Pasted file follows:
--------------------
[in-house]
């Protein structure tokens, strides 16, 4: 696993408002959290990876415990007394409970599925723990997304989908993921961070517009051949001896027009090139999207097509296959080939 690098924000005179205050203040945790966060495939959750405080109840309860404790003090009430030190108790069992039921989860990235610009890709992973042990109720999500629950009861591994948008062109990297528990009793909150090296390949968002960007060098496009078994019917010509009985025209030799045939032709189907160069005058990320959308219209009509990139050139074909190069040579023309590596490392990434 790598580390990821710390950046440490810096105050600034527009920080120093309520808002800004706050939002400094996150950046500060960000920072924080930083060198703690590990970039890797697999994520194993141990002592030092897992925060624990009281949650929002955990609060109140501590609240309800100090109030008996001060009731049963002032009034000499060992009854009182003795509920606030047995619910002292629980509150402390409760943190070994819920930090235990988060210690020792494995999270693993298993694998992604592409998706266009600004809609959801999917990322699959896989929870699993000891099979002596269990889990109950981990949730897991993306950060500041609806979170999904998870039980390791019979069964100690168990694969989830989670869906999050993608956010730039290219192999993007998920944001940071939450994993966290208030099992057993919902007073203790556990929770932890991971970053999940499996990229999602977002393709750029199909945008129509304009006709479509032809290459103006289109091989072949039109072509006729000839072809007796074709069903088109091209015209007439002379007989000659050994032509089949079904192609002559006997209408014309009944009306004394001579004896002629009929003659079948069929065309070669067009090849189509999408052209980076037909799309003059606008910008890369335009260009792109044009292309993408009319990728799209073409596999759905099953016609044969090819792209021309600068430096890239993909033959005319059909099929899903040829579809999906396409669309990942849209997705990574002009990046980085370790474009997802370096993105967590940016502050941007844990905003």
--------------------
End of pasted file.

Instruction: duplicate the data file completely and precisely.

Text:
[in-house]
């Protein structure tokens, strides 16, 4: 696993408002959290990876415990007394409970599925723990997304989908993921961070517009051949001896027009090139999207097509296959080939 690098924000005179205050203040945790966060495939959750405080109840309860404790003090009430030190108790069992039921989860990235610009890709992973042990109720999500629950009861591994948008062109990297528990009793909150090296390949968002960007060098496009078994019917010509009985025209030799045939032709189907160069005058990320959308219209009509990139050139074909190069040579023309590596490392990434 790598580390990821710390950046440490810096105050600034527009920080120093309520808002800004706050939002400094996150950046500060960000920072924080930083060198703690590990970039890797697999994520194993141990002592030092897992925060624990009281949650929002955990609060109140501590609240309800100090109030008996001060009731049963002032009034000499060992009854009182003795509920606030047995619910002292629980509150402390409760943190070994819920930090235990988060210690020792494995999270693993298993694998992604592409998706266009600004809609959801999917990322699959896989929870699993000891099979002596269990889990109950981990949730897991993306950060500041609806979170999904998870039980390791019979069964100690168990694969989830989670869906999050993608956010730039290219192999993007998920944001940071939450994993966290208030099992057993919902007073203790556990929770932890991971970053999940499996990229999602977002393709750029199909945008129509304009006709479509032809290459103006289109091989072949039109072509006729000839072809007796074709069903088109091209015209007439002379007989000659050994032509089949079904192609002559006997209408014309009944009306004394001579004896002629009929003659079948069929065309070669067009090849189509999408052209980076037909799309003059606008910008890369335009260009792109044009292309993408009319990728799209073409596999759905099953016609044969090819792209021309600068430096890239993909033959005319059909099929899903040829579809999906396409669309990942849209997705990574002009990046980085370790474009997802370096993105967590940016502050941007844990905003």